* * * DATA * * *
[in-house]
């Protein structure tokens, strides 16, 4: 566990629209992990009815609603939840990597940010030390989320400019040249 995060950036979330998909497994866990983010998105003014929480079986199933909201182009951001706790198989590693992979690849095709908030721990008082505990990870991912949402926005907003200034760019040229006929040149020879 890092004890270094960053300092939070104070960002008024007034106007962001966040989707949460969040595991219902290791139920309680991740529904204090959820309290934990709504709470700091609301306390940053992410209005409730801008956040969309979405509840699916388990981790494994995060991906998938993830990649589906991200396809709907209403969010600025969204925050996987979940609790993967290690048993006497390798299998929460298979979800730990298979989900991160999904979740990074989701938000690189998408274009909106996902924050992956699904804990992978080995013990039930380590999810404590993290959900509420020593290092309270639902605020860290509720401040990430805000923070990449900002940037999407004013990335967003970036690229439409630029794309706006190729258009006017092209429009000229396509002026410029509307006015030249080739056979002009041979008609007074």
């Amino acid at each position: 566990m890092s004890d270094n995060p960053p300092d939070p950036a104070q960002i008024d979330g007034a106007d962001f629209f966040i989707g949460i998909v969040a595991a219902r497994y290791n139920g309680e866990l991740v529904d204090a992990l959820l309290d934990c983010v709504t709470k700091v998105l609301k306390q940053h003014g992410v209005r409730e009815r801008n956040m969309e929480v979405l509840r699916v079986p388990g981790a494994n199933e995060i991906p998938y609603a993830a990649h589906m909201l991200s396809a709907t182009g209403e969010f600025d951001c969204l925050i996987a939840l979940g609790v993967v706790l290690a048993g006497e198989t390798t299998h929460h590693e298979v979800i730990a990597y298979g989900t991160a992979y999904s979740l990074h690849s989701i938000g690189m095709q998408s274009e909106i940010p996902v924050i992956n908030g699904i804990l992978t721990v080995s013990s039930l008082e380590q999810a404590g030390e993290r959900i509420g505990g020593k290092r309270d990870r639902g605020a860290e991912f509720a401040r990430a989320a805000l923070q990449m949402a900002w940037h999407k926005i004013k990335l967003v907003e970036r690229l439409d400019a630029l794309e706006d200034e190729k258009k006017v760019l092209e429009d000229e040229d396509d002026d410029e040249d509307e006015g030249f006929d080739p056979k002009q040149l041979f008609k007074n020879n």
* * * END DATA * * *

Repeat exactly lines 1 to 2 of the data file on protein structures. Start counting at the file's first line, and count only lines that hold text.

[in-house]
């Protein structure tokens, strides 16, 4: 566990629209992990009815609603939840990597940010030390989320400019040249 995060950036979330998909497994866990983010998105003014929480079986199933909201182009951001706790198989590693992979690849095709908030721990008082505990990870991912949402926005907003200034760019040229006929040149020879 890092004890270094960053300092939070104070960002008024007034106007962001966040989707949460969040595991219902290791139920309680991740529904204090959820309290934990709504709470700091609301306390940053992410209005409730801008956040969309979405509840699916388990981790494994995060991906998938993830990649589906991200396809709907209403969010600025969204925050996987979940609790993967290690048993006497390798299998929460298979979800730990298979989900991160999904979740990074989701938000690189998408274009909106996902924050992956699904804990992978080995013990039930380590999810404590993290959900509420020593290092309270639902605020860290509720401040990430805000923070990449900002940037999407004013990335967003970036690229439409630029794309706006190729258009006017092209429009000229396509002026410029509307006015030249080739056979002009041979008609007074």